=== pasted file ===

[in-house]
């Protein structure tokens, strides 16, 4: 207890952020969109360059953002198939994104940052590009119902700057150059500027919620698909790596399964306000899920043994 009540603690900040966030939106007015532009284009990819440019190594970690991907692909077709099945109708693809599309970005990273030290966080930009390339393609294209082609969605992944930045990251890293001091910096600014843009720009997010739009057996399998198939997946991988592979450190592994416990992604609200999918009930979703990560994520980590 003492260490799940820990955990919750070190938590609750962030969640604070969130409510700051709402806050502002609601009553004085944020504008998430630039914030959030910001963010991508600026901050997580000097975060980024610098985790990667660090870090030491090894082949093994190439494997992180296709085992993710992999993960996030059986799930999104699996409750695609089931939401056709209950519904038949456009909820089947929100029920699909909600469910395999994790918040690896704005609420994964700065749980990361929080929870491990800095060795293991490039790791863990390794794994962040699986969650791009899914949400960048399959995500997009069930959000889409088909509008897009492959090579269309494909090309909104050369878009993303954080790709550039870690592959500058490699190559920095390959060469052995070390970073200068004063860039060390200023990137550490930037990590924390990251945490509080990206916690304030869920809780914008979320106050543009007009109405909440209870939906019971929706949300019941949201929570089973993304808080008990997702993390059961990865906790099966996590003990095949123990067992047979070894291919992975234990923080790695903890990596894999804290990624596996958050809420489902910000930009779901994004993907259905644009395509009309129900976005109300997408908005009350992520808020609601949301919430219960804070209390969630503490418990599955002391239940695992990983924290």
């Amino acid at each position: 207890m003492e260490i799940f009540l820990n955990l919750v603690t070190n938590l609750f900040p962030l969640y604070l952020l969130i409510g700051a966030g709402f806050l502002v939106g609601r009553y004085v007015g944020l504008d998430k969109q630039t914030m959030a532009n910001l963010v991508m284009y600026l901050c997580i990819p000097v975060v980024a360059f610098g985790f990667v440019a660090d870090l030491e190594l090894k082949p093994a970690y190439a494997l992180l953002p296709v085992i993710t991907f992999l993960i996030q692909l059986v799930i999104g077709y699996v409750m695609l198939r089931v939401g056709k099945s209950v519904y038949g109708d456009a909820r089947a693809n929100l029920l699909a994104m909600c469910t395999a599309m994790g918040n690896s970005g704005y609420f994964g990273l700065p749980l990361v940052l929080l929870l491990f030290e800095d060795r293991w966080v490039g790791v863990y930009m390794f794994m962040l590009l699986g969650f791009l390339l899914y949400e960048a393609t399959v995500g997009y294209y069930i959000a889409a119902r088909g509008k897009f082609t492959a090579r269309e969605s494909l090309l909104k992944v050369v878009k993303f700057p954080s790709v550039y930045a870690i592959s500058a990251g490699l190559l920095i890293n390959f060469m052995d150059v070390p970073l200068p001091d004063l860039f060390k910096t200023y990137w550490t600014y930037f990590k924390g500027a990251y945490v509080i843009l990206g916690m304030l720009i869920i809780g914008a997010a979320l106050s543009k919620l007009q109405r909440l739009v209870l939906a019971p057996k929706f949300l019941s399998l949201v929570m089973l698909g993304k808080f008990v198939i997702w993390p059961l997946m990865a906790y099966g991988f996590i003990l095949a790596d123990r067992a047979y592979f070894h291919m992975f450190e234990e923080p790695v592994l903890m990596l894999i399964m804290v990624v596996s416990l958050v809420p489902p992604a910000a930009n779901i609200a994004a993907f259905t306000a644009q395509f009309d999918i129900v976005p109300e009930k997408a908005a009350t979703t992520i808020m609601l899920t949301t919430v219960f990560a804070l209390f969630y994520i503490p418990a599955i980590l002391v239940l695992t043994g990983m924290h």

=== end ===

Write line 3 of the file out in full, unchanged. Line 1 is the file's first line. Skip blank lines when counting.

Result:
């Amino acid at each position: 207890m003492e260490i799940f009540l820990n955990l919750v603690t070190n938590l609750f900040p962030l969640y604070l952020l969130i409510g700051a966030g709402f806050l502002v939106g609601r009553y004085v007015g944020l504008d998430k969109q630039t914030m959030a532009n910001l963010v991508m284009y600026l901050c997580i990819p000097v975060v980024a360059f610098g985790f990667v440019a660090d870090l030491e190594l090894k082949p093994a970690y190439a494997l992180l953002p296709v085992i993710t991907f992999l993960i996030q692909l059986v799930i999104g077709y699996v409750m695609l198939r089931v939401g056709k099945s209950v519904y038949g109708d456009a909820r089947a693809n929100l029920l699909a994104m909600c469910t395999a599309m994790g918040n690896s970005g704005y609420f994964g990273l700065p749980l990361v940052l929080l929870l491990f030290e800095d060795r293991w966080v490039g790791v863990y930009m390794f794994m962040l590009l699986g969650f791009l390339l899914y949400e960048a393609t399959v995500g997009y294209y069930i959000a889409a119902r088909g509008k897009f082609t492959a090579r269309e969605s494909l090309l909104k992944v050369v878009k993303f700057p954080s790709v550039y930045a870690i592959s500058a990251g490699l190559l920095i890293n390959f060469m052995d150059v070390p970073l200068p001091d004063l860039f060390k910096t200023y990137w550490t600014y930037f990590k924390g500027a990251y945490v509080i843009l990206g916690m304030l720009i869920i809780g914008a997010a979320l106050s543009k919620l007009q109405r909440l739009v209870l939906a019971p057996k929706f949300l019941s399998l949201v929570m089973l698909g993304k808080f008990v198939i997702w993390p059961l997946m990865a906790y099966g991988f996590i003990l095949a790596d123990r067992a047979y592979f070894h291919m992975f450190e234990e923080p790695v592994l903890m990596l894999i399964m804290v990624v596996s416990l958050v809420p489902p992604a910000a930009n779901i609200a994004a993907f259905t306000a644009q395509f009309d999918i129900v976005p109300e009930k997408a908005a009350t979703t992520i808020m609601l899920t949301t919430v219960f990560a804070l209390f969630y994520i503490p418990a599955i980590l002391v239940l695992t043994g990983m924290h």